Volume: 17 | Back to issueSubscribe Now
feature By: Randy Burtis | March, 19
Their vocalizations filled the air. Sparse alpine trees provided cover for the elk and me. The herd bull was just out of sight, but its bellowing gave the bull away. My legs were burning from the hurried trek across the canyon. A descent of 1,100 feet, followed by an immediate gain of 1,300 feet, put me in the perfect position. I knew I was playing a risky waiting game. The closest elk were mere feet away. It was only a matter of time before an elk spotted me, or worse, winded me.
Some hunters would say success in the field is a matter of luck, but it’s more a matter of persistence. That fall, every fiber of my being was put to the test. My mental state was frayed and frazzled. My physical capabilities were pushed to the limit. Elk hunting is unforgiving. Every success is earned with dedication, blood, sweat and tears. The elk woods are the place where your dedication determines your outcome.
It had been five years since I was able to hunt this area. We all hear about the “dream tags” or the “tag of a lifetime.” That is not exactly what this was, but to me it was music to my soul like nothing else can be.
I have been asked many times what is the best day for hunting elk. If I knew the answer, I would be a wealthy man. Though, as a hunter who likes to shadow elk and stalk them rather than calling, I do have thoughts on the subject. As bulls gather cows they are not only adding to their harem, they are adding security. Typically, as the rut goes on, the herd grows larger, but having fewer noses and eyes to contend with is my style of hunting. This hunt was planned for September 9 through 20. In years past, those dates have proven very opportunistic. However, 2018 did not prove to be a normal year.
The hunting area is high-country wilderness with elevations varying from 8,300 to 10,200 feet. Every hunt starts months before the opener by studying maps and researching weather. With the tools available, this preparation is valuable, and information is easy to gain. I go a bit against the grain when it comes to scouting as it relates to finding elk; I do very little of it. They move so much in most cases that a hunter has to evaluate their distribution when he shows up to hunt anyway. If it’s a new area for me, I scout terrain, trails and water before the season begins.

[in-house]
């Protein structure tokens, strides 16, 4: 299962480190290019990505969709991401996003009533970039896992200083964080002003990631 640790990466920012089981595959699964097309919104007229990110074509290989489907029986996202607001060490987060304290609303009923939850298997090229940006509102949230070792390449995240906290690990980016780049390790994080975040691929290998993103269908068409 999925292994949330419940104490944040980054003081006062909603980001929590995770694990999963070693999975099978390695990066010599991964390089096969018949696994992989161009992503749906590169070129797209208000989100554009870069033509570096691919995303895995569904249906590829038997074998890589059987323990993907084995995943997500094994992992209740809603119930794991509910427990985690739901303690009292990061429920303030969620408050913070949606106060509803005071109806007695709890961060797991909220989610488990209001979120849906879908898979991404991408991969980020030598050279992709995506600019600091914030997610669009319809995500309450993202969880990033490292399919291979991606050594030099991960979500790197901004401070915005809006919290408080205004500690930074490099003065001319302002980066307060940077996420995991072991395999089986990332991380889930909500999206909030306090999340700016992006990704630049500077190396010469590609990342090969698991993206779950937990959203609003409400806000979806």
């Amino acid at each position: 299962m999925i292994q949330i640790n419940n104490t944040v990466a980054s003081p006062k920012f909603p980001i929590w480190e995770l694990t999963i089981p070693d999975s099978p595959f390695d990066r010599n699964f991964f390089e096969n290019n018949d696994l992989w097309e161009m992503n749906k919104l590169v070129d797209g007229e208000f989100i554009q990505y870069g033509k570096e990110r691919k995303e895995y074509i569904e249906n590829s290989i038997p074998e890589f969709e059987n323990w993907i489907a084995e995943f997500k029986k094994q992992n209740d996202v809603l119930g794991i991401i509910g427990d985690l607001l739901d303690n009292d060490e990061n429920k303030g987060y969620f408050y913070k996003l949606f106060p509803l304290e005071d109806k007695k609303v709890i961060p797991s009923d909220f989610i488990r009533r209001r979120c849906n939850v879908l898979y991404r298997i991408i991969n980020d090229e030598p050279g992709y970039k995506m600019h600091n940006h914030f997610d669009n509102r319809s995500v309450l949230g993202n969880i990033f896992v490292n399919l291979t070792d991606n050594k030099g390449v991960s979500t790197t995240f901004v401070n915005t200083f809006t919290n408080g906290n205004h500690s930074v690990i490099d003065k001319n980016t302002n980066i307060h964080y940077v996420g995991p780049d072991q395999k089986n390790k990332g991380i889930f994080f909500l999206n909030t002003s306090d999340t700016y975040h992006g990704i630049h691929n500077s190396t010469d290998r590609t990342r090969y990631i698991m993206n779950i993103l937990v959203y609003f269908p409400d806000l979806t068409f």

There is something special about pulling into hunting camp each year, miles from cellphone service with only my feet to carry me into the backcountry. A hunter’s pack is loaded with survival gear, clothing for the conditions, water and filter, GPS, knives, camera and, for the ever-optimistic, game bags. The day I rolled in, the weather was perfect. Before even setting up my bed, I strapped on my pack, grabbed my bow and set out for the hills. I had a burning need to hear an elk bugle and see a bull tend its herd. Less than a half mile from camp I glassed a bull in the head of a long valley. Feeling fresh, my pace quickened to nearly a run. Working through heavy timber and up rocky ridges, I made my way to it. I soon found the bull and its cows feeding out into an open bowl with no cover, and no chance of getting close. My hope for the next two weeks was sky high, but I was about to learn how that hope was misplaced.
The next day I loaded up for a whole day of hunting. I started out for one of my “honey holes” located more than five miles from camp. Something was different – every herd was in a place that made them nearly impossible to stalk. I was finding elk in places where they were seldom known to frequent. Conversely, I was not finding any elk in the terrain or cover where I was used to seeing them. Additionally, everything was silent. As the sunset and shooting light faded, I made the long walk to camp, my mind busy in contemplation. In 20 miles of hiking I learned that something was odd. But what was it?
It’s not uncommon to have quiet days near the beginning of the season, so I didn’t think much of it. As the days went on and miles stacked up, though, I was becoming concerned. Not only did the elk spend a lot of time very high, they also seemed to be hypersensitive to noise and movement. On the fifth day while crossing a small creek, there in the mud was the evidence that tied all the strange things together – wolf tracks. This was not an area known to have wolves regularly, though rumors of unsubstantiated sightings did occur from time to time. It was time to adapt in the same way the elk had adapted to this new environment.
Over the next few days I had one close call after another but was never able to close the deal. Though not one to ever back down, my body was reminding me how big the country was, and how I was out of shape. On the afternoon of the seventh day, while filtering water into a bladder, a bull bugled a short distance away. The wind was not ideal, so I made a long loop-stalk toward it. Everything seemed to be so easy. If I had ever made a perfect stalk in my life, this was it. My predictions of the wind and where the elk would be were exact. I was able to move in smoothly and quickly. In 20 minutes, I found myself 45 yards from 10 cows and calves. It was only a matter of time before the bull showed itself. One thing about a rutting wapiti is the odor, and I could smell this bull directly upwind. Sure enough, a huge 6x7 stepped out 42 yards away and was getting closer.